Fighting Recession the Icelandic Way
Key Excerpts from Article on Website of Bloomberg
Posted: December 11th, 2012
Few countries blew up more spectacularly than Iceland in the 2008 financial crisis. The local stock market plunged 90 percent; unemployment rose ninefold; inflation shot to more than 18 percent; the countrys biggest banks all failed. Since then, Iceland has turned in a pretty impressive performance. It has repaid International Monetary Fund rescue loans ahead of schedule. Growth this year will be about 2.5 percent, better than most developed economies. Unemployment has fallen by half. Icelands approach was the polar opposite of the U.S. and Europe, which rescued their banks and did little to aid indebted homeowners. Nothing distinguishes Iceland as much as its aid to consumers. To homeowners with negative equity, the country offered write-offs that would wipe out debt above 110 percent of the property value. The government also provided means-tested subsidies to reduce mortgage-interest expenses: Those with lower earnings, less home equity and children were granted the most generous support. In June 2010, the nations Supreme Court gave debtors another break: Bank loans that were indexed to foreign currencies were declared illegal. Because the Icelandic krona plunged 80 percent during the crisis, the cost of repaying foreign debt more than doubled. The ruling let consumers repay the banks as if the loans were in krona. These policies helped consumers erase debt equal to 13 percent of Icelands $14 billion economy. Now, consumers have money to spend on other things.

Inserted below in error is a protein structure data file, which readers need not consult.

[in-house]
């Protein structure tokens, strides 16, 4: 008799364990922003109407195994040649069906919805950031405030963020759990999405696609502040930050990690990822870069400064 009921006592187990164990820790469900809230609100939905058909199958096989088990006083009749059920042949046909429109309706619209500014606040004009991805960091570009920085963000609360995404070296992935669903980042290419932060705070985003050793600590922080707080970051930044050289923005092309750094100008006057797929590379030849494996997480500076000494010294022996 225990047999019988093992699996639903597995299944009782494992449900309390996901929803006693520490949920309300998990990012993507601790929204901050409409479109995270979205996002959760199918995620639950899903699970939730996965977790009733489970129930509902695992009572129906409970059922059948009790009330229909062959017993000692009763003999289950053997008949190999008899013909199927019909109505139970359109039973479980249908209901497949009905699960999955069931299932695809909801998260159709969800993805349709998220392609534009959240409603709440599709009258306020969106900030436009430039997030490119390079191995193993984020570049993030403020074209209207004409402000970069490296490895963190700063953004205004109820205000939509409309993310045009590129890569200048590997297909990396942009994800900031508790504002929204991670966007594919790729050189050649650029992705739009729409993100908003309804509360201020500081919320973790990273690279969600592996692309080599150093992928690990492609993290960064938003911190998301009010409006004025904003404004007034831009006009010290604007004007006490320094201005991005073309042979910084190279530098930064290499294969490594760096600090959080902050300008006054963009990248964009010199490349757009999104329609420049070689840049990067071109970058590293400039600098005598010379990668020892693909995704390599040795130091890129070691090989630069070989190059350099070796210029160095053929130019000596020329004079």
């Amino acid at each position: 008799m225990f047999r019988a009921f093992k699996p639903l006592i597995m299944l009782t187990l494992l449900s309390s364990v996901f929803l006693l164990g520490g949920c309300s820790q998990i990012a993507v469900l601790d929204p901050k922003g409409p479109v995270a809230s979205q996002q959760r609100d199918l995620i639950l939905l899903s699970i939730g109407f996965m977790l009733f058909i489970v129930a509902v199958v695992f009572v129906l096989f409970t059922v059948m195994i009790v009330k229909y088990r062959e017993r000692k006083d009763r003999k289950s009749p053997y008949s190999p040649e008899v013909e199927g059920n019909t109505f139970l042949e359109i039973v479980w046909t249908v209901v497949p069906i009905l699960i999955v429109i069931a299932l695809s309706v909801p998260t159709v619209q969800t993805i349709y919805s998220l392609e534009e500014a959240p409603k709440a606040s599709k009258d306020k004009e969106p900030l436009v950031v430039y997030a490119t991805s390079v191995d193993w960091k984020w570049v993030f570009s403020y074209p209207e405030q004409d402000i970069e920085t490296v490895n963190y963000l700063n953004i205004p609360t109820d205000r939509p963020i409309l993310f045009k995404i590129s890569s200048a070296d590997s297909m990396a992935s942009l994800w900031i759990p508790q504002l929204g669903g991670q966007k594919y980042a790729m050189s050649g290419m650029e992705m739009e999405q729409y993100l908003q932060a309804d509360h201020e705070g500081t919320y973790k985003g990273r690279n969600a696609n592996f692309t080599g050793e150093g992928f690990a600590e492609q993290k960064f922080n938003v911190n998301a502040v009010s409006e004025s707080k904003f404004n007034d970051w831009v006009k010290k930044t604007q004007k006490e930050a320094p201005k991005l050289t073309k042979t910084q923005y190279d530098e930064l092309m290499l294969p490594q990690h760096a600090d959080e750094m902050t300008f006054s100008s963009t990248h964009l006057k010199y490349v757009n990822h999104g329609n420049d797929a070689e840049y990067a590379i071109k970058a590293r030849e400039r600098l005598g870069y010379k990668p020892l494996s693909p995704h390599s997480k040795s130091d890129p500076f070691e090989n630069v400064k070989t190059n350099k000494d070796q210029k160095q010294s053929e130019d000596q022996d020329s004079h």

Note: For deeply revealing reports from reliable major media sources on the collusion of most major governments with the financial sector whose profiteering contributed to the global economic crisis, click here.